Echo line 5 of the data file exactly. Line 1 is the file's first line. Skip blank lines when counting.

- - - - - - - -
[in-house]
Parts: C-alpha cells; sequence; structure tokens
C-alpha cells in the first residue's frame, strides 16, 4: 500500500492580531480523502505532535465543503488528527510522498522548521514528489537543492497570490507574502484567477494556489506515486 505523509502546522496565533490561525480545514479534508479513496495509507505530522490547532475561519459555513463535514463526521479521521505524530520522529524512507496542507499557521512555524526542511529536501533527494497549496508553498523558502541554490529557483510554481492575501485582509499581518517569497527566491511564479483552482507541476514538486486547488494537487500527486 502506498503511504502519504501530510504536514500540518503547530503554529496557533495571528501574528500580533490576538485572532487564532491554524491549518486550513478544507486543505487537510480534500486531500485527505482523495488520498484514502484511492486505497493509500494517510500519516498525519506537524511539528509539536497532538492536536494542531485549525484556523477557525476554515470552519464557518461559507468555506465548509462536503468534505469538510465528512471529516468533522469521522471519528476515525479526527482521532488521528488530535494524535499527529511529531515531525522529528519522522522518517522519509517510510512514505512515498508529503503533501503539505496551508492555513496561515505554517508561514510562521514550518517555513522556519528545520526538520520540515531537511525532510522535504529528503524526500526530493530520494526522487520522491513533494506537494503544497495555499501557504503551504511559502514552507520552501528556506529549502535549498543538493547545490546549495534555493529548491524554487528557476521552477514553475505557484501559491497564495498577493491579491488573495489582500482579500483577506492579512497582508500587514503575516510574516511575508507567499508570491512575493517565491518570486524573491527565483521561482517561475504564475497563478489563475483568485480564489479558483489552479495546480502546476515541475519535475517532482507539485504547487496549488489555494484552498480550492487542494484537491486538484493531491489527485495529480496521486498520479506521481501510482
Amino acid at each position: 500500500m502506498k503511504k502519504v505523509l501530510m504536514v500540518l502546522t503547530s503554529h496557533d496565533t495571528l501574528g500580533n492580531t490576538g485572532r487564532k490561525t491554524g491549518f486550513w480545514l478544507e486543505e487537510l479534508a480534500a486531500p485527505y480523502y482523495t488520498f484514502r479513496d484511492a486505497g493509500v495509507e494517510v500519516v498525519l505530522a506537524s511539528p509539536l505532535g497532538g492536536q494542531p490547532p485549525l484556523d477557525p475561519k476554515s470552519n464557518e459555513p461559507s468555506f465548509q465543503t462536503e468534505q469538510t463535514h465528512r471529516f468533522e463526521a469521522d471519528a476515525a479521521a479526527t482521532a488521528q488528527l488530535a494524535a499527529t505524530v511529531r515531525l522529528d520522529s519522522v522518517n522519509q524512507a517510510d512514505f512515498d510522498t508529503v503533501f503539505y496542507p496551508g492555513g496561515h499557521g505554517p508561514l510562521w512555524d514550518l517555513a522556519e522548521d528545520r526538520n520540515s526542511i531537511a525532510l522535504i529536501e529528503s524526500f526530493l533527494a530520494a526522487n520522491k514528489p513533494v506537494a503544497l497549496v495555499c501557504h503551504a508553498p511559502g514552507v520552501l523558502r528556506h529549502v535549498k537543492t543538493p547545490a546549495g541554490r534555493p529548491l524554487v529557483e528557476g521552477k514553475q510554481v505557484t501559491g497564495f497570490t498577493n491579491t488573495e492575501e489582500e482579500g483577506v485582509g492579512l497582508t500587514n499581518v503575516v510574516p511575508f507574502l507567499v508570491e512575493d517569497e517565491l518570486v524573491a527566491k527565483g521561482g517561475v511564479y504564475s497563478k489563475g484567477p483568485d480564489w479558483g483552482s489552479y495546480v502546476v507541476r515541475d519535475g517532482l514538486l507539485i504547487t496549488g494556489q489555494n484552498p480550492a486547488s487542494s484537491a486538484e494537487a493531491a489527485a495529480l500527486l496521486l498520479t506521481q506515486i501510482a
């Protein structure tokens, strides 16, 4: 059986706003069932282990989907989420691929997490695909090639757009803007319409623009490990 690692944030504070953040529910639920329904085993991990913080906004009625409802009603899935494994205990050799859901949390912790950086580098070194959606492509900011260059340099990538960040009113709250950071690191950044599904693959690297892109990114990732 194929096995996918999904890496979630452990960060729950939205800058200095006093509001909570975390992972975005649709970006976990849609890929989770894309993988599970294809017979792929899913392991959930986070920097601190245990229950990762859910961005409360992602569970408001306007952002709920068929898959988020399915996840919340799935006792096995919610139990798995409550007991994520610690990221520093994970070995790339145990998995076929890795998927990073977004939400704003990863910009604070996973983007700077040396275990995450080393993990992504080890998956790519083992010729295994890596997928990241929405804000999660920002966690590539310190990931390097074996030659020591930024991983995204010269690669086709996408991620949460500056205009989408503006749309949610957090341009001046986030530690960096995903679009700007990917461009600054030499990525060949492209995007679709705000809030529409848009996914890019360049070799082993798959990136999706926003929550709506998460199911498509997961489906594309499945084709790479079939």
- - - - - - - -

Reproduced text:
């Protein structure tokens, strides 16, 4: 059986706003069932282990989907989420691929997490695909090639757009803007319409623009490990 690692944030504070953040529910639920329904085993991990913080906004009625409802009603899935494994205990050799859901949390912790950086580098070194959606492509900011260059340099990538960040009113709250950071690191950044599904693959690297892109990114990732 194929096995996918999904890496979630452990960060729950939205800058200095006093509001909570975390992972975005649709970006976990849609890929989770894309993988599970294809017979792929899913392991959930986070920097601190245990229950990762859910961005409360992602569970408001306007952002709920068929898959988020399915996840919340799935006792096995919610139990798995409550007991994520610690990221520093994970070995790339145990998995076929890795998927990073977004939400704003990863910009604070996973983007700077040396275990995450080393993990992504080890998956790519083992010729295994890596997928990241929405804000999660920002966690590539310190990931390097074996030659020591930024991983995204010269690669086709996408991620949460500056205009989408503006749309949610957090341009001046986030530690960096995903679009700007990917461009600054030499990525060949492209995007679709705000809030529409848009996914890019360049070799082993798959990136999706926003929550709506998460199911498509997961489906594309499945084709790479079939």